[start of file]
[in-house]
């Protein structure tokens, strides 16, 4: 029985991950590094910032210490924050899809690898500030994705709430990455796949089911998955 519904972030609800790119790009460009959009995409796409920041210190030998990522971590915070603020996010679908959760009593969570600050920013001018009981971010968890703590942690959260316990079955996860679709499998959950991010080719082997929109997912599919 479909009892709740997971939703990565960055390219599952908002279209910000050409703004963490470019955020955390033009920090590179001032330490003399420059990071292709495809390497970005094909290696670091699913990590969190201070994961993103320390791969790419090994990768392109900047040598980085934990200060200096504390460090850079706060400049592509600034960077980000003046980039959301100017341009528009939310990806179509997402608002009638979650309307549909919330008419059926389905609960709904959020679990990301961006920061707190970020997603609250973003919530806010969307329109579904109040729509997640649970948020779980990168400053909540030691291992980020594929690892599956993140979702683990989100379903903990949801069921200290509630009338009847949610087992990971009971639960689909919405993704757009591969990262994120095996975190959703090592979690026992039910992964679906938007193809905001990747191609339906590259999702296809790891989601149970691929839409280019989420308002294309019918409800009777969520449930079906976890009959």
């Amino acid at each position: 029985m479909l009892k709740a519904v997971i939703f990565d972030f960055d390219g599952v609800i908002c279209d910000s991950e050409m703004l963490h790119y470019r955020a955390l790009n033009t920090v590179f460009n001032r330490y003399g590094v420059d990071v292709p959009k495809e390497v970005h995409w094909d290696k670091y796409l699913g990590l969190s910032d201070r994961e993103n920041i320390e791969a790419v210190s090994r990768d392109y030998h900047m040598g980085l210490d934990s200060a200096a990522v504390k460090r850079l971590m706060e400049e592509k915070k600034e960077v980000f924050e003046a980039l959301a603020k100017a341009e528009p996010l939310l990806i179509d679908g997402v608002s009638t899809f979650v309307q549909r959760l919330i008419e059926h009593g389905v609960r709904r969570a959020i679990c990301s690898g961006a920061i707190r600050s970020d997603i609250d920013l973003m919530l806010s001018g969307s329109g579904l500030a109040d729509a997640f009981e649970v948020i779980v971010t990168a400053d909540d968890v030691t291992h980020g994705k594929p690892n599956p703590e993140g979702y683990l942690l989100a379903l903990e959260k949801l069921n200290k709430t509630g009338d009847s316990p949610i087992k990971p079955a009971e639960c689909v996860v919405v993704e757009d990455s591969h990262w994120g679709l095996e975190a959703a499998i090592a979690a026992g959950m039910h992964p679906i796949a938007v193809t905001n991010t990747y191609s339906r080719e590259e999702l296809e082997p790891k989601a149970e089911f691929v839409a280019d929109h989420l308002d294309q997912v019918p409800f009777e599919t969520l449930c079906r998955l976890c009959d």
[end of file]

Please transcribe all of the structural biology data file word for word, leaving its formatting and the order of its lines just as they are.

[in-house]
């Protein structure tokens, strides 16, 4: 029985991950590094910032210490924050899809690898500030994705709430990455796949089911998955 519904972030609800790119790009460009959009995409796409920041210190030998990522971590915070603020996010679908959760009593969570600050920013001018009981971010968890703590942690959260316990079955996860679709499998959950991010080719082997929109997912599919 479909009892709740997971939703990565960055390219599952908002279209910000050409703004963490470019955020955390033009920090590179001032330490003399420059990071292709495809390497970005094909290696670091699913990590969190201070994961993103320390791969790419090994990768392109900047040598980085934990200060200096504390460090850079706060400049592509600034960077980000003046980039959301100017341009528009939310990806179509997402608002009638979650309307549909919330008419059926389905609960709904959020679990990301961006920061707190970020997603609250973003919530806010969307329109579904109040729509997640649970948020779980990168400053909540030691291992980020594929690892599956993140979702683990989100379903903990949801069921200290509630009338009847949610087992990971009971639960689909919405993704757009591969990262994120095996975190959703090592979690026992039910992964679906938007193809905001990747191609339906590259999702296809790891989601149970691929839409280019989420308002294309019918409800009777969520449930079906976890009959």
């Amino acid at each position: 029985m479909l009892k709740a519904v997971i939703f990565d972030f960055d390219g599952v609800i908002c279209d910000s991950e050409m703004l963490h790119y470019r955020a955390l790009n033009t920090v590179f460009n001032r330490y003399g590094v420059d990071v292709p959009k495809e390497v970005h995409w094909d290696k670091y796409l699913g990590l969190s910032d201070r994961e993103n920041i320390e791969a790419v210190s090994r990768d392109y030998h900047m040598g980085l210490d934990s200060a200096a990522v504390k460090r850079l971590m706060e400049e592509k915070k600034e960077v980000f924050e003046a980039l959301a603020k100017a341009e528009p996010l939310l990806i179509d679908g997402v608002s009638t899809f979650v309307q549909r959760l919330i008419e059926h009593g389905v609960r709904r969570a959020i679990c990301s690898g961006a920061i707190r600050s970020d997603i609250d920013l973003m919530l806010s001018g969307s329109g579904l500030a109040d729509a997640f009981e649970v948020i779980v971010t990168a400053d909540d968890v030691t291992h980020g994705k594929p690892n599956p703590e993140g979702y683990l942690l989100a379903l903990e959260k949801l069921n200290k709430t509630g009338d009847s316990p949610i087992k990971p079955a009971e639960c689909v996860v919405v993704e757009d990455s591969h990262w994120g679709l095996e975190a959703a499998i090592a979690a026992g959950m039910h992964p679906i796949a938007v193809t905001n991010t990747y191609s339906r080719e590259e999702l296809e082997p790891k989601a149970e089911f691929v839409a280019d929109h989420l308002d294309q997912v019918p409800f009777e599919t969520l449930c079906r998955l976890c009959d």